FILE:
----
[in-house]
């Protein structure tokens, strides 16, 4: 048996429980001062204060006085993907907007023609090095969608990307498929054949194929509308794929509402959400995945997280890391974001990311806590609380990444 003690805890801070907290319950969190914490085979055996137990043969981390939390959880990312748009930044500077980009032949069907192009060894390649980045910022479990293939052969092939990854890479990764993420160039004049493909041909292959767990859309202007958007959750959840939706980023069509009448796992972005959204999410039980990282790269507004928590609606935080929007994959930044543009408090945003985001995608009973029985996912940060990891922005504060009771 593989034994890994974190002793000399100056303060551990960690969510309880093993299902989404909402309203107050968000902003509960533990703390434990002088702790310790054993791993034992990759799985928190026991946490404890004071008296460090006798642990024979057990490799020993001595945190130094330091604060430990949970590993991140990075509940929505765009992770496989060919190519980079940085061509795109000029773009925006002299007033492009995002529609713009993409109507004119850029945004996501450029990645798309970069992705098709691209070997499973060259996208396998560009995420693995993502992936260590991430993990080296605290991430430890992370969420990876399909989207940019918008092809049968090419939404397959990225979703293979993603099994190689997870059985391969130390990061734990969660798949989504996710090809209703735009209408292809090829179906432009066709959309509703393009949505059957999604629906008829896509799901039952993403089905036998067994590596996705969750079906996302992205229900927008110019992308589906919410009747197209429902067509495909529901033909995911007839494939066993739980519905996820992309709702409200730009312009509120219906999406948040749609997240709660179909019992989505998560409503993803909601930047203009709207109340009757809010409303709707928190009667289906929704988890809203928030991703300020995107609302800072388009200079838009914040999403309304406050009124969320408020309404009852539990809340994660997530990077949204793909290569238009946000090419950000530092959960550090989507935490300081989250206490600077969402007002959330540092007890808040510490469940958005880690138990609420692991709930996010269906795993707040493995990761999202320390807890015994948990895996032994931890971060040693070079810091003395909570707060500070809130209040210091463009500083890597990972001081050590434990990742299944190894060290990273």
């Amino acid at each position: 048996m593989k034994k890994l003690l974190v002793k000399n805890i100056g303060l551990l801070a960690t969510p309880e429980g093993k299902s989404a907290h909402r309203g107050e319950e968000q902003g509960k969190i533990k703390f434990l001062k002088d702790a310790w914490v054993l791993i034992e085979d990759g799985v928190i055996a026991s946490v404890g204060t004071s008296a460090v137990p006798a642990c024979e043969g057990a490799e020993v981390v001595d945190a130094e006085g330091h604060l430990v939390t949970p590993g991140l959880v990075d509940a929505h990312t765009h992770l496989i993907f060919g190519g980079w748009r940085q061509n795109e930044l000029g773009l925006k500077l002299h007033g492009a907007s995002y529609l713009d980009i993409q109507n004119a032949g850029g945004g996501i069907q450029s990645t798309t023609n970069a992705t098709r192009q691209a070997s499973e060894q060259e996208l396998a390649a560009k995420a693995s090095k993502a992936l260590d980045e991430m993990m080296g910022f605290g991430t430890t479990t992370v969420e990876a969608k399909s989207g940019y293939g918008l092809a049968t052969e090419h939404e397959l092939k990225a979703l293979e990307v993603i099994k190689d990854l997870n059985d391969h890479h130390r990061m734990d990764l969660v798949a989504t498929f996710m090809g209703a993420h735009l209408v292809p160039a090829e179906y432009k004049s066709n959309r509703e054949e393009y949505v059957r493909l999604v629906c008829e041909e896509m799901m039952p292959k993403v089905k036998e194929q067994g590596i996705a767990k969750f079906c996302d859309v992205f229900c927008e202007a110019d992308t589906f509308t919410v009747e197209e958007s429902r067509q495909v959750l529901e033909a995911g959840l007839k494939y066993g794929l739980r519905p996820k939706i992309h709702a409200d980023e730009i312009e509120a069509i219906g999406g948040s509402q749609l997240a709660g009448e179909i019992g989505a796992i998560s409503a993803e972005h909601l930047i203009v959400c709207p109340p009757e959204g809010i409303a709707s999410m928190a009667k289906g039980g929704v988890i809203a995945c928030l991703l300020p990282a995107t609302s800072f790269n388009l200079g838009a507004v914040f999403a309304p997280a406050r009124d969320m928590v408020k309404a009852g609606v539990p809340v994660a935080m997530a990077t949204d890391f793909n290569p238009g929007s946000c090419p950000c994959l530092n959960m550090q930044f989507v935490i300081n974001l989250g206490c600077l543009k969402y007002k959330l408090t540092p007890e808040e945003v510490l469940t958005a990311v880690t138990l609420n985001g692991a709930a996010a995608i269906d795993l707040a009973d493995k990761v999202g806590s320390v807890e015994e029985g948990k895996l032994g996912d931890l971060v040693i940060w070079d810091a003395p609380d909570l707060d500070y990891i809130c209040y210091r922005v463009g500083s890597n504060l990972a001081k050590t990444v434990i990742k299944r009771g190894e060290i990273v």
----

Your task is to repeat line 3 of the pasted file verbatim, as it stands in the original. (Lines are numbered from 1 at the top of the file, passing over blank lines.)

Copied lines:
């Amino acid at each position: 048996m593989k034994k890994l003690l974190v002793k000399n805890i100056g303060l551990l801070a960690t969510p309880e429980g093993k299902s989404a907290h909402r309203g107050e319950e968000q902003g509960k969190i533990k703390f434990l001062k002088d702790a310790w914490v054993l791993i034992e085979d990759g799985v928190i055996a026991s946490v404890g204060t004071s008296a460090v137990p006798a642990c024979e043969g057990a490799e020993v981390v001595d945190a130094e006085g330091h604060l430990v939390t949970p590993g991140l959880v990075d509940a929505h990312t765009h992770l496989i993907f060919g190519g980079w748009r940085q061509n795109e930044l000029g773009l925006k500077l002299h007033g492009a907007s995002y529609l713009d980009i993409q109507n004119a032949g850029g945004g996501i069907q450029s990645t798309t023609n970069a992705t098709r192009q691209a070997s499973e060894q060259e996208l396998a390649a560009k995420a693995s090095k993502a992936l260590d980045e991430m993990m080296g910022f605290g991430t430890t479990t992370v969420e990876a969608k399909s989207g940019y293939g918008l092809a049968t052969e090419h939404e397959l092939k990225a979703l293979e990307v993603i099994k190689d990854l997870n059985d391969h890479h130390r990061m734990d990764l969660v798949a989504t498929f996710m090809g209703a993420h735009l209408v292809p160039a090829e179906y432009k004049s066709n959309r509703e054949e393009y949505v059957r493909l999604v629906c008829e041909e896509m799901m039952p292959k993403v089905k036998e194929q067994g590596i996705a767990k969750f079906c996302d859309v992205f229900c927008e202007a110019d992308t589906f509308t919410v009747e197209e958007s429902r067509q495909v959750l529901e033909a995911g959840l007839k494939y066993g794929l739980r519905p996820k939706i992309h709702a409200d980023e730009i312009e509120a069509i219906g999406g948040s509402q749609l997240a709660g009448e179909i019992g989505a796992i998560s409503a993803e972005h909601l930047i203009v959400c709207p109340p009757e959204g809010i409303a709707s999410m928190a009667k289906g039980g929704v988890i809203a995945c928030l991703l300020p990282a995107t609302s800072f790269n388009l200079g838009a507004v914040f999403a309304p997280a406050r009124d969320m928590v408020k309404a009852g609606v539990p809340v994660a935080m997530a990077t949204d890391f793909n290569p238009g929007s946000c090419p950000c994959l530092n959960m550090q930044f989507v935490i300081n974001l989250g206490c600077l543009k969402y007002k959330l408090t540092p007890e808040e945003v510490l469940t958005a990311v880690t138990l609420n985001g692991a709930a996010a995608i269906d795993l707040a009973d493995k990761v999202g806590s320390v807890e015994e029985g948990k895996l032994g996912d931890l971060v040693i940060w070079d810091a003395p609380d909570l707060d500070y990891i809130c209040y210091r922005v463009g500083s890597n504060l990972a001081k050590t990444v434990i990742k299944r009771g190894e060290i990273v």